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Exposure to Nuclear Radiation Affects Baby Gender: Study

by VR Sreeraman on  May 28, 2011 at 8:36 PM Research News   - G J E 4
Nuclear radiation exposure affects baby gender, and leads to an increase in male births relative to female births.
 Exposure to Nuclear Radiation Affects Baby Gender: Study
Exposure to Nuclear Radiation Affects Baby Gender: Study
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The new study by Hagen Scherb and Kristina Voigt from the Helmholtz Zentrum Munchen, showed that radiation from atomic bomb testing before the Partial Test Ban Treaty in 1963, the Chernobyl accident, and from living near nuclear facilities, has had a long-term negative effect on the ratio of male to female human births (sex odds).

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Ionizing radiation from nuclear activity is known to have mutagenic properties and is therefore likely to have detrimental reproductive effects. It is thought that it may cause men to father more sons and mothers to give birth to more girls.

Scherb and Voigt look at the long-term effects of radiation exposure on sex odds - a unique genetic indicator that may reveal differences in seemingly normal as well as adverse pregnancy outcomes between maternal exposure and paternal exposure.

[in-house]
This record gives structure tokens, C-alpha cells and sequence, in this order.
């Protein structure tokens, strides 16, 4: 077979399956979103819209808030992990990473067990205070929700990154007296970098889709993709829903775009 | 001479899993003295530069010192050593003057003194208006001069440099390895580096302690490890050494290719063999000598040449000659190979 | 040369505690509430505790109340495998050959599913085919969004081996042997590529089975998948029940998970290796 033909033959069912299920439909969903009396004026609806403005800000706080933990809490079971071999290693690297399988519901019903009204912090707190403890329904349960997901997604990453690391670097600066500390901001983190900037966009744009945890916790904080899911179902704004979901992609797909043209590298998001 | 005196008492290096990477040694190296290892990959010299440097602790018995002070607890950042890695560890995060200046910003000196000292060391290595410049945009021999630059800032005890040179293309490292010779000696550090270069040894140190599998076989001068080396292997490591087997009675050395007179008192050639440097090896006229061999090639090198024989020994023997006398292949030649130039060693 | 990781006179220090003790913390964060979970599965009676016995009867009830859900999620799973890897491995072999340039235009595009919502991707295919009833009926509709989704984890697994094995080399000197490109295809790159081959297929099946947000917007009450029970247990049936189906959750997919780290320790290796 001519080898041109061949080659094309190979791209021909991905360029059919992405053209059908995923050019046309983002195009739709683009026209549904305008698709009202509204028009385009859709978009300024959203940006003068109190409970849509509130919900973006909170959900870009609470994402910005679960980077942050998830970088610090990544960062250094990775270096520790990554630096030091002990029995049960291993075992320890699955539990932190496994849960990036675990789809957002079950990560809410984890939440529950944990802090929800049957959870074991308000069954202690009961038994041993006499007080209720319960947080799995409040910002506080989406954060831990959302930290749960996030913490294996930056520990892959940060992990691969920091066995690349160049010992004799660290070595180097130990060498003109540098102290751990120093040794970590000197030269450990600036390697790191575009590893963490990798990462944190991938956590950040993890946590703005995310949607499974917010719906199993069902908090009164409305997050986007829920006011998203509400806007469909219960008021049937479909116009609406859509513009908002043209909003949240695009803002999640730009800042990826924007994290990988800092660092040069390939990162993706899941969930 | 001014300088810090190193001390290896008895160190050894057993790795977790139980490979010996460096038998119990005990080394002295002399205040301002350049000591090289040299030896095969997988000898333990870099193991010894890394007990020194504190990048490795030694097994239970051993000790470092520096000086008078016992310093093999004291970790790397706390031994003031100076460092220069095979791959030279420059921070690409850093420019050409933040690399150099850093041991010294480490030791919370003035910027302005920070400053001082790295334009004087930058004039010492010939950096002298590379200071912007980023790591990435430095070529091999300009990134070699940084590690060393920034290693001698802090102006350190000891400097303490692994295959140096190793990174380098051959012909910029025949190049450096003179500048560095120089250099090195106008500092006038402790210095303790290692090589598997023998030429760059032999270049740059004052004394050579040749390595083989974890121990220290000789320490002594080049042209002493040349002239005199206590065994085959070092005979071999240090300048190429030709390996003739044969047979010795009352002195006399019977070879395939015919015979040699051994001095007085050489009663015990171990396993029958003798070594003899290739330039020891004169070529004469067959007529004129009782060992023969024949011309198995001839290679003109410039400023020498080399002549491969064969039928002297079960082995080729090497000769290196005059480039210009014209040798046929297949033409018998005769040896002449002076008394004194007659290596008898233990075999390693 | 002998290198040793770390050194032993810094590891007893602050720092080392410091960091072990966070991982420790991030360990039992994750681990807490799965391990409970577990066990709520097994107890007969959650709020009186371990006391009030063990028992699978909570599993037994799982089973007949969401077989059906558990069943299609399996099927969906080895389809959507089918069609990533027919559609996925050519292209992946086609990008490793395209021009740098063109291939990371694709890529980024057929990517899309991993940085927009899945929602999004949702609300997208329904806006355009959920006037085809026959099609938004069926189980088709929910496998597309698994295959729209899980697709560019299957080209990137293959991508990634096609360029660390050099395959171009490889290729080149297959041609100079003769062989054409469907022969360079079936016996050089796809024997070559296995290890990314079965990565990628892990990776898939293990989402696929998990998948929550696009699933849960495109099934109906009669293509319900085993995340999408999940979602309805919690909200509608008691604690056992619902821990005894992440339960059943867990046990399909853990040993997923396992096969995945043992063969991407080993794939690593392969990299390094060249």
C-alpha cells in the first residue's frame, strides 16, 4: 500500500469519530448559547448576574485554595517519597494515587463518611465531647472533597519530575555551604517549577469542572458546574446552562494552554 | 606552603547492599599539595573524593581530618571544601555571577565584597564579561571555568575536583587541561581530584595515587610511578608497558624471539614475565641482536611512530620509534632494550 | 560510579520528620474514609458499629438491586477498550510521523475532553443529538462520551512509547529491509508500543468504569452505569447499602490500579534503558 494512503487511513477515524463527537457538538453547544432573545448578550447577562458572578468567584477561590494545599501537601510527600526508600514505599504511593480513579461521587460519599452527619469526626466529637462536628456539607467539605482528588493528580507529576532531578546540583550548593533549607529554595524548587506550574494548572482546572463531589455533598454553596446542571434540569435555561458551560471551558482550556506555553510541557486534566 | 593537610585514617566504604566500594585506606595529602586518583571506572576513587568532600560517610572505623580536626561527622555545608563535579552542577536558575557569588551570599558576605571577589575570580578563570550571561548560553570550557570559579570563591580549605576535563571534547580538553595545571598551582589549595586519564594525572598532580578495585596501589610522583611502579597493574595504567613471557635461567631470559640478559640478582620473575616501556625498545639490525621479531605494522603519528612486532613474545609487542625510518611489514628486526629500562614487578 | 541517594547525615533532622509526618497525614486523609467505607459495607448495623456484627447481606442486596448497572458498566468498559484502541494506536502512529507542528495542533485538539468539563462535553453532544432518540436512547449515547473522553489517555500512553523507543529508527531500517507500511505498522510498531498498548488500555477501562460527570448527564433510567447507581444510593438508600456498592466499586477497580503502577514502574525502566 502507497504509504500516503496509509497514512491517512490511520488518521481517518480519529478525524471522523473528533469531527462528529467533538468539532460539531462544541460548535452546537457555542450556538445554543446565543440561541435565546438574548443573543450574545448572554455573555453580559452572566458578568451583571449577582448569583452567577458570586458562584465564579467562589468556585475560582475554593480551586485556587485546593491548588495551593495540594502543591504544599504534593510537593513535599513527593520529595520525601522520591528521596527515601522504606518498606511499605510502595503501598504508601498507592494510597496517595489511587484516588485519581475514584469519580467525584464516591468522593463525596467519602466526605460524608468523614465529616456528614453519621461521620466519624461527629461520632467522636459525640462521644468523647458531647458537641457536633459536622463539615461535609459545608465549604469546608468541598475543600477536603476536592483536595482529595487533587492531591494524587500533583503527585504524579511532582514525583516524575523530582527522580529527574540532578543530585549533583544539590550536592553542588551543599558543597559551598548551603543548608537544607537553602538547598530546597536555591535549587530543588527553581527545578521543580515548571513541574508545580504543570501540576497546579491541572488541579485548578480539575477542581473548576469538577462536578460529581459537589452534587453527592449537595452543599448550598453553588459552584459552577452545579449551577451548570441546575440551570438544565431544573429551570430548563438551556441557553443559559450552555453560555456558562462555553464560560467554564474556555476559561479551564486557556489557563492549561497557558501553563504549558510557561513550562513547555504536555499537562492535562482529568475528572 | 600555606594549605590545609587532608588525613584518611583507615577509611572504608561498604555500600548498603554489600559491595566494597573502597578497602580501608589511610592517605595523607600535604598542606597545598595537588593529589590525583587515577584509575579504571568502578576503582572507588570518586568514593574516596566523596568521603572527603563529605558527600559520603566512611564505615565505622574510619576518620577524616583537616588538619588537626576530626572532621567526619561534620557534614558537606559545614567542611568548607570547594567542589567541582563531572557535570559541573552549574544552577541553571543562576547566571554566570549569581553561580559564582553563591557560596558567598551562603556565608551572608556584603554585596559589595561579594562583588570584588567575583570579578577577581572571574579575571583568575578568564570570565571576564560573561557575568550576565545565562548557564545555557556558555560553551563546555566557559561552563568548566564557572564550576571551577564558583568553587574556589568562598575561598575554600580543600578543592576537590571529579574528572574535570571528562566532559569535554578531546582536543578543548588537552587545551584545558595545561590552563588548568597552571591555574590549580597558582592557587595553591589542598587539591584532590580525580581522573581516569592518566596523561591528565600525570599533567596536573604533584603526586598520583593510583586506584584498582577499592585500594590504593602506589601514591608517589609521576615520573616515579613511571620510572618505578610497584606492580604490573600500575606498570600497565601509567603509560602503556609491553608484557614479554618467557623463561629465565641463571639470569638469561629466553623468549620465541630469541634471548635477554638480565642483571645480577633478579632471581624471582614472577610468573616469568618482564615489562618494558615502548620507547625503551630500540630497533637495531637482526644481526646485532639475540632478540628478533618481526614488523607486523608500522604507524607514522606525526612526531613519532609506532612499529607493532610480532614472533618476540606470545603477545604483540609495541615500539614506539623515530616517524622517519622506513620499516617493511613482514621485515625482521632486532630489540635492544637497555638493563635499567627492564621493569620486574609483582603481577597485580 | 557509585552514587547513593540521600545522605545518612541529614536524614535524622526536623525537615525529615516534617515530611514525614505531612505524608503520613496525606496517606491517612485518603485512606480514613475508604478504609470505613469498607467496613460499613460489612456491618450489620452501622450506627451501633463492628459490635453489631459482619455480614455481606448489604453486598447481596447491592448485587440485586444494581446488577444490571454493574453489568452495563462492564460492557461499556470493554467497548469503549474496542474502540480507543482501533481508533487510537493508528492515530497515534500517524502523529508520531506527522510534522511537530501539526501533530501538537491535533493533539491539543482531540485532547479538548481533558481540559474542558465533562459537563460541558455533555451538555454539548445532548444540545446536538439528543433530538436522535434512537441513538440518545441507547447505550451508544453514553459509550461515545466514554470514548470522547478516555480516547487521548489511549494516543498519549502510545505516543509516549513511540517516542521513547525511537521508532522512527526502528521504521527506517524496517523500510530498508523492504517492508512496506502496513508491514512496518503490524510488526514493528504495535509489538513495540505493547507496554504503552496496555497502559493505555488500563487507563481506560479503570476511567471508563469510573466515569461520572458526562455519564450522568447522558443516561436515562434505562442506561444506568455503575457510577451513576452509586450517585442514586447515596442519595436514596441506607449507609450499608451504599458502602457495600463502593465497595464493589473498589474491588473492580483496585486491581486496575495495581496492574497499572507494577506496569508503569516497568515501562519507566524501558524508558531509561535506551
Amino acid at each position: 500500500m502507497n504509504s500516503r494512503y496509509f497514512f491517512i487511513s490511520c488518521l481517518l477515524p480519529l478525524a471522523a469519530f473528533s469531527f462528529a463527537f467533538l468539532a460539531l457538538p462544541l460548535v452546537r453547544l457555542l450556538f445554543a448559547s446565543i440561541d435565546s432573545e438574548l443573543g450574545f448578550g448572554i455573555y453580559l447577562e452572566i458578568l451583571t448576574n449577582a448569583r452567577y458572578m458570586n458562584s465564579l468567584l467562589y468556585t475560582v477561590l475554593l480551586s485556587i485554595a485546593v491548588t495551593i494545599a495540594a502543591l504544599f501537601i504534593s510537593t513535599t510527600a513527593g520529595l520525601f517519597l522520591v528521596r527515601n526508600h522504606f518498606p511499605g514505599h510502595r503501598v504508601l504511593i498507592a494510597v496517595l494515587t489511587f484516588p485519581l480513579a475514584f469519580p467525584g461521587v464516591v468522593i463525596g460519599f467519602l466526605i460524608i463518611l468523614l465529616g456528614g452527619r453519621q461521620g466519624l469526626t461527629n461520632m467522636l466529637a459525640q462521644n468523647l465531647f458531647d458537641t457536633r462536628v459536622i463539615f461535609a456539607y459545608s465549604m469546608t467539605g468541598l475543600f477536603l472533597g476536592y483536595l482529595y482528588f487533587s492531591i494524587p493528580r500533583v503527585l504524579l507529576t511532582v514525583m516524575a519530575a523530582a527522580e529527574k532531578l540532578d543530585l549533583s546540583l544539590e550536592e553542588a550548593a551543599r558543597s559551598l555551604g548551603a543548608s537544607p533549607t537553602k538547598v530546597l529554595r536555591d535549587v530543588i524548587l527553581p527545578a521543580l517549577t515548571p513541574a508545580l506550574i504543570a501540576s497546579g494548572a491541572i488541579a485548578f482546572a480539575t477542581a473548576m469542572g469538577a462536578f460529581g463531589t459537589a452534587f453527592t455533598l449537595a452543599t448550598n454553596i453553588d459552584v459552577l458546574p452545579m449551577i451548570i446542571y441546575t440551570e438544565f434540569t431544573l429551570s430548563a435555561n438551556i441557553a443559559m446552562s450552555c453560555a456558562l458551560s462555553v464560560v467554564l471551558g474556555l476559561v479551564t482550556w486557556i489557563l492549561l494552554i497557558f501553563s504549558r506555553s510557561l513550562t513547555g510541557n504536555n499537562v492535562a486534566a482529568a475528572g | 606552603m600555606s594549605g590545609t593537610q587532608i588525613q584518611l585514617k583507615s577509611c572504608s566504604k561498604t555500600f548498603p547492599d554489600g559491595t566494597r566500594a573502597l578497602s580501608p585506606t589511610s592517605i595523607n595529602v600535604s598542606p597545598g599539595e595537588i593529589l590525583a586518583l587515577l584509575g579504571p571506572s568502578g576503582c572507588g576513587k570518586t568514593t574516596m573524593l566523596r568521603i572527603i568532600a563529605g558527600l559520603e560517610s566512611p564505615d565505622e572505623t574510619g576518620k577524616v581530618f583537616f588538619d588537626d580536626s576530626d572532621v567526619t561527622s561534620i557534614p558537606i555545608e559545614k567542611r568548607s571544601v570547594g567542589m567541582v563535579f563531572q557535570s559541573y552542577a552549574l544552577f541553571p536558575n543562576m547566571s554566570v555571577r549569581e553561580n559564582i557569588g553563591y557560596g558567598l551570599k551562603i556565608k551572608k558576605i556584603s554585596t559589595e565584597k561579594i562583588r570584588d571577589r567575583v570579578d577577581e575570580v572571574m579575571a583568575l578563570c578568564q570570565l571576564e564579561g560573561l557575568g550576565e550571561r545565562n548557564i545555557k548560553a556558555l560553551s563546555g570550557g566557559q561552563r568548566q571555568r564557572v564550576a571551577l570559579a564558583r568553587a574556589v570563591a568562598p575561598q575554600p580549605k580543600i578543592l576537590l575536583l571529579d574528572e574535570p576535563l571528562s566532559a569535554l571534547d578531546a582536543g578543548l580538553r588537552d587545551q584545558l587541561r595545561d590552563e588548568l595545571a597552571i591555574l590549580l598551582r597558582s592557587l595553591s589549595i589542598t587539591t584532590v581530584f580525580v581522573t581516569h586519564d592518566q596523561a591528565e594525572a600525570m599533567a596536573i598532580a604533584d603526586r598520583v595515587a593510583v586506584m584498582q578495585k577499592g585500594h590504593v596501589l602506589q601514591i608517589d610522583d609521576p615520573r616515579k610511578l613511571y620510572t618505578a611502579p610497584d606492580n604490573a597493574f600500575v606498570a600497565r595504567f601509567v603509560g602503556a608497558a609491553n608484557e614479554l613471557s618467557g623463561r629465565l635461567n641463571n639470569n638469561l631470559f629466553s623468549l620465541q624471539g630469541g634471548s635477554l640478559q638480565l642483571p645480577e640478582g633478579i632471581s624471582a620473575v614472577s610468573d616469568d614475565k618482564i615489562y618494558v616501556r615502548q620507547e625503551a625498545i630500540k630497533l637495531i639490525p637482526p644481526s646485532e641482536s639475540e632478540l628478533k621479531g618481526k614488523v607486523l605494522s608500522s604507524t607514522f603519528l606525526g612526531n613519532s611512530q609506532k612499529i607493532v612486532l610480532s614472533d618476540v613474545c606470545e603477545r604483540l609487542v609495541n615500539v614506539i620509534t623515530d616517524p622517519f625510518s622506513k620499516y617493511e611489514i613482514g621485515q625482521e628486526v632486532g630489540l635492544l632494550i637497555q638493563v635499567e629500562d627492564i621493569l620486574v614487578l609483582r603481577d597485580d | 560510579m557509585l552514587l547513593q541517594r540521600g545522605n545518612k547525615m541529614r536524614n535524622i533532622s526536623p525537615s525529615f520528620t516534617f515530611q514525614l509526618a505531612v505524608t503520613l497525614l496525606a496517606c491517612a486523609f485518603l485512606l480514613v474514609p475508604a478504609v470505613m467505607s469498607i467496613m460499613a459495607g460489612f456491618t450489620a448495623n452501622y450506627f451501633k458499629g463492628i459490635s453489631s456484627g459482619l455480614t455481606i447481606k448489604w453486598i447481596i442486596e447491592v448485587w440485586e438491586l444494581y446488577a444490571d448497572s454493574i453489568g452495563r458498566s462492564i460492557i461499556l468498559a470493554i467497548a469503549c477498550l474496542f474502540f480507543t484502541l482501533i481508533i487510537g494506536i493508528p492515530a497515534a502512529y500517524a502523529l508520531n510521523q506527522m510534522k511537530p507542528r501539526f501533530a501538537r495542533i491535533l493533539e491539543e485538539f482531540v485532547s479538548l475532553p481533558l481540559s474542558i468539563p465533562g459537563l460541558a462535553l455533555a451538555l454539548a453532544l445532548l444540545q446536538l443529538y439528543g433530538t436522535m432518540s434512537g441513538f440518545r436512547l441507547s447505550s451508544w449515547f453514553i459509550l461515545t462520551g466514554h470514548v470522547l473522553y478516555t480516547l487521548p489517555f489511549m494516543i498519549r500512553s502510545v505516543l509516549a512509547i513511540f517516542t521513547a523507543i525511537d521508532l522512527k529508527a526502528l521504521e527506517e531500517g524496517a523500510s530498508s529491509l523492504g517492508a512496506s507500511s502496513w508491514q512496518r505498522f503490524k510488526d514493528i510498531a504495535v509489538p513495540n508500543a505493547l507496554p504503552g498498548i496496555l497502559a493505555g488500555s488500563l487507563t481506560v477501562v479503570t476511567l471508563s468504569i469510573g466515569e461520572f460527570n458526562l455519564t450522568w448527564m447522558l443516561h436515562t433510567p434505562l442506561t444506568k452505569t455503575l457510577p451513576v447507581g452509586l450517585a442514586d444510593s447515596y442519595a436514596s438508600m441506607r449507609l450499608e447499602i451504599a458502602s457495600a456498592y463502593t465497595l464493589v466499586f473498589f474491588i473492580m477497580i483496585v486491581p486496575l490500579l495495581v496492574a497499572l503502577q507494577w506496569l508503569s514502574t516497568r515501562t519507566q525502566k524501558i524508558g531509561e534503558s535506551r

In particular, they focus on sex odds data with respect to global atmospheric atomic bomb test fallout in Western Europe and the US, fallout due to nuclear accidents in the whole of Europe, and radioactive releases from nuclear facilities under normal operating conditions in Switzerland and Germany.

Taken together these findings show a long-term, dose-dependent impact of radiation exposure on human sex odds, proving cause and effect.

What is less clear is whether this increase in male births relative to female births is the result of a reduced frequency of female births or an increased number of male births.

The authors estimate that the deficit of births and the number of stillborn or impaired children after the global releases of ionizing radiation amount to several millions globally.

"Our results contribute to disproving the established and prevailing belief that radiation-induced hereditary effects have yet to be detected in human populations," Scherb and Voigt said.

"We find strong evidence of an enhanced impairment of humankind's genetic pool by artificial ionizing radiation," they concluded.

Their work is published in the June issue of Springer's journal, Environmental Science and Pollution Research.

Source: ANI
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